When I see bright, well-educated, but relatively dull housewives who attended the Seven Sisters, I honestly shudder at the thought of changing the balance of males versus females at Harvard. ... Quite simply, I do not see highly educated women making startling strides in contributing to our society in the foreseeable future. They are not, in my opinion, going to stop getting married and/or having children. They will fail in their present role as women if they do.
Dean Horowitz comments: "I'm sure his niece, the great mezzo Frederica von Stade would have shaken her head at this, if her schedule permitted."

Harvard's Dean of Admissions Chase Peterson in 1970 issued a report that opposed changing the four-to-one ratio. But five years later the Strauch Committee recommended gender-blind admissions and this seems to be, formally, the rule now. 

The Unabomber,Ted Kaczynski, 
Harvard '62
Thoughtful admissions policies are not just good for the country and good for Harvard–they can also be good for the students themselves. Would Theodore J. Kaczynski have become a serial murderer if he hadn't gone to Harvard at 16? 

He was too young–so was I, and so were probably the other entering Harvard freshmen who were 16, of whom I know a few–and he should have been admitted with a recommendation that he take a "gap year" off to travel or study before entering college. Probably today that is what would have happened.

Kaczynski lists his occupation in the 1962 50th Reunion Class Report (the "Red Book") as "prisoner". Under "awards" he lists are "eight life sentences, issued by the United States District Court for the Eastern District of California, 1998." 

Sunday, June 3, 2012

19th Amendment Passed Congress in 1919

Garrison Keillor's excellent daily email announces today (June 4) that "On this date in 1919, the 19th Amendment passed the Senate and gave American women the right to vote." Actually, the right to vote wasn't obtained for another year and three months, when Tennessee was the last required state to ratify the 19th Amendment, in August 1920. Keillor's summary is well-drafted:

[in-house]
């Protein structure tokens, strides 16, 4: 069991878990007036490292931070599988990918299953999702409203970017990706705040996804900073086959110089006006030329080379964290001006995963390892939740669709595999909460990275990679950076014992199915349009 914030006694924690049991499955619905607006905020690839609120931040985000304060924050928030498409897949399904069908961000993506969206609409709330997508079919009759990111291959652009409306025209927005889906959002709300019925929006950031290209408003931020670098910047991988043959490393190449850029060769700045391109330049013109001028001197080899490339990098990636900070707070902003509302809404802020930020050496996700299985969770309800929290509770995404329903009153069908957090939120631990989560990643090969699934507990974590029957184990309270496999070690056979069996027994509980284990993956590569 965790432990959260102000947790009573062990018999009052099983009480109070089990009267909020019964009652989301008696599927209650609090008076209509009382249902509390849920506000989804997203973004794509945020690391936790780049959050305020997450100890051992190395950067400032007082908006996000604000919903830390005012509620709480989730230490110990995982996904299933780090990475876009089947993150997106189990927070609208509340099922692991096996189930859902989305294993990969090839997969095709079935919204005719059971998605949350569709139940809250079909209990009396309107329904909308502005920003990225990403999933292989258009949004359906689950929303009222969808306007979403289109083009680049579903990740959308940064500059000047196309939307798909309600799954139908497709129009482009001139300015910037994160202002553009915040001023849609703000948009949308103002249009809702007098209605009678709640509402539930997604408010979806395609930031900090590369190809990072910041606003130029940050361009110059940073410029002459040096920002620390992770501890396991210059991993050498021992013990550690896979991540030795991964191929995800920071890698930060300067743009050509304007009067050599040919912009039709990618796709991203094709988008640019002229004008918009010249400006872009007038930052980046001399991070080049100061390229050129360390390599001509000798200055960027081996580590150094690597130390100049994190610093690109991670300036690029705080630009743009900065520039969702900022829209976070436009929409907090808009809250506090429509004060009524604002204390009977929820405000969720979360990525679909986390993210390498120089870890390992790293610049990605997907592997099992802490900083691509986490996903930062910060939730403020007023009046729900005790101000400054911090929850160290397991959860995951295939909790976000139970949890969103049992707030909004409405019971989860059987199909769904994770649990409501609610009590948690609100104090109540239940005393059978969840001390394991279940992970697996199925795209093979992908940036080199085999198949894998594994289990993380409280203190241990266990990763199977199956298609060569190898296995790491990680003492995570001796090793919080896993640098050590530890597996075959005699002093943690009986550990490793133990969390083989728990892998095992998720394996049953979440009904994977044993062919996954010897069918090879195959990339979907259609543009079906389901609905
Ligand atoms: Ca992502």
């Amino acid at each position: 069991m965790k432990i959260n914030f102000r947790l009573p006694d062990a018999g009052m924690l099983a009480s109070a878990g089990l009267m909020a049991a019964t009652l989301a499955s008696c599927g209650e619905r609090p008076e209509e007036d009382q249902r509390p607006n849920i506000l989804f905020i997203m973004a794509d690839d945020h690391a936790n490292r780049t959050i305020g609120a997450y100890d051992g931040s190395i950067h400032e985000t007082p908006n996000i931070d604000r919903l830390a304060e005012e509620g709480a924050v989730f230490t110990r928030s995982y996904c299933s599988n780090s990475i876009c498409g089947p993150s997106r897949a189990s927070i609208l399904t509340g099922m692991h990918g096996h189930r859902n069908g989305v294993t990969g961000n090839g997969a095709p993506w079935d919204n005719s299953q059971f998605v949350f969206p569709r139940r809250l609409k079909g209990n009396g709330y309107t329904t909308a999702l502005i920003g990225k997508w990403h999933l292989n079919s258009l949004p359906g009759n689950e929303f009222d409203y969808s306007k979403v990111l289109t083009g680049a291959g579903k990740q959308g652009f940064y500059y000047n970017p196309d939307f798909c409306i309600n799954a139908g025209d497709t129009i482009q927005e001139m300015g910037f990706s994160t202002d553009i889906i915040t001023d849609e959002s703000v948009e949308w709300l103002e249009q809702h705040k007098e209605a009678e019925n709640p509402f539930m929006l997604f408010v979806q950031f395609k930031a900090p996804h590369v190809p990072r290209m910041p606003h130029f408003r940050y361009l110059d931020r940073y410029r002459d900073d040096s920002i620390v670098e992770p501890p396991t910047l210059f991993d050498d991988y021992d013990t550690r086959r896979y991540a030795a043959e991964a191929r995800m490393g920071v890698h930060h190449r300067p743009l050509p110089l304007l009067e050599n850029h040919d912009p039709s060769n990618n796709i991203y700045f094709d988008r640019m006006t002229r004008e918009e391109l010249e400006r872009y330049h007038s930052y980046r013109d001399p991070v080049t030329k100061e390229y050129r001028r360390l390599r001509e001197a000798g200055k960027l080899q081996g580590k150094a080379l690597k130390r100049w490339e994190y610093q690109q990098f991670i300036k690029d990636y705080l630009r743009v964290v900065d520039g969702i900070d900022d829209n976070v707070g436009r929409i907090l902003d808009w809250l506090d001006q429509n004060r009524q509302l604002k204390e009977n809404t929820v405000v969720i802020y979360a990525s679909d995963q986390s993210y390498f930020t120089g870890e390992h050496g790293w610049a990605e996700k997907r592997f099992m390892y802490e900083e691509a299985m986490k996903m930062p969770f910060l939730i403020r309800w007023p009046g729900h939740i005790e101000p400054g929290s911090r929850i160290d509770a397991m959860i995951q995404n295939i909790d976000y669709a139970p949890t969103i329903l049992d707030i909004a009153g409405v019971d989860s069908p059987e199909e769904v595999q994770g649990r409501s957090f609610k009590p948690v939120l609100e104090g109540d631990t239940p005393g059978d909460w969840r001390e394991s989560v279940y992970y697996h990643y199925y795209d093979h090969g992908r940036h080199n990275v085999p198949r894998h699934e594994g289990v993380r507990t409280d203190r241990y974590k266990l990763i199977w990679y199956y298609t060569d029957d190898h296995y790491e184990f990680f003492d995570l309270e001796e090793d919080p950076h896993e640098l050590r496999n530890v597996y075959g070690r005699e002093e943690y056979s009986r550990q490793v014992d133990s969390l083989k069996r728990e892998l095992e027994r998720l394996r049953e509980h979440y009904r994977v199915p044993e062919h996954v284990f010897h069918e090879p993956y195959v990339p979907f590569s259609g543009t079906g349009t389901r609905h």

Susan B. Anthony drafted the original amendment, with the help of Elizabeth Cady Stanton, and it was first formally introduced in 1878. It sat in committee for nine years before it went before the Senate in 1887 and was voted down. Over the next decades, several individual states approved women's voting rights, but a Constitutional amendment wasn't considered again until 1914. It was repeatedly defeated, and an anti-suffrage movement campaigned against it, claiming that it was unfeminine for women to venture outside their natural domestic sphere. But in 1918, Woodrow Wilson threw his support behind the suffrage movement. Women had entered the workforce in large numbers during World War I, and in a speech that President Wilson gave in September 1918, he said: "We have made partners of the women in this war. Shall we admit them only to a partnership of suffering and sacrifice and toil and not to a partnership of right?" The amendment passed both Houses of Congress the following May.
The question that Keillor does not address is: Why did Wilson endorse the suffrage amendment in 1918? He opposed it in the election of 1916. The suffragists said that year: "He kept out og war, and he kept us out of suffrage." Wilson reversed himself in 1917 on the war, and in 1918 on suffrage. The reason for Wilson's reversal was ostensibly the partnership of women in the war effort. But a more plausible reason is that public opinion had become solidly pro-suffragist because of the brutal treatment of women in the prisons to which they were taken and force-fed after they took up a silent vigil in front of the White House. This vigil in turn was started immediately after Wilson insulted a delegation of women in January 1917 when they came with 250 memorials from women's groups around the country using Inez Milholland Boissevain's death to argue that the President should revisit his opposition to suffrage. More on Inez Milholland at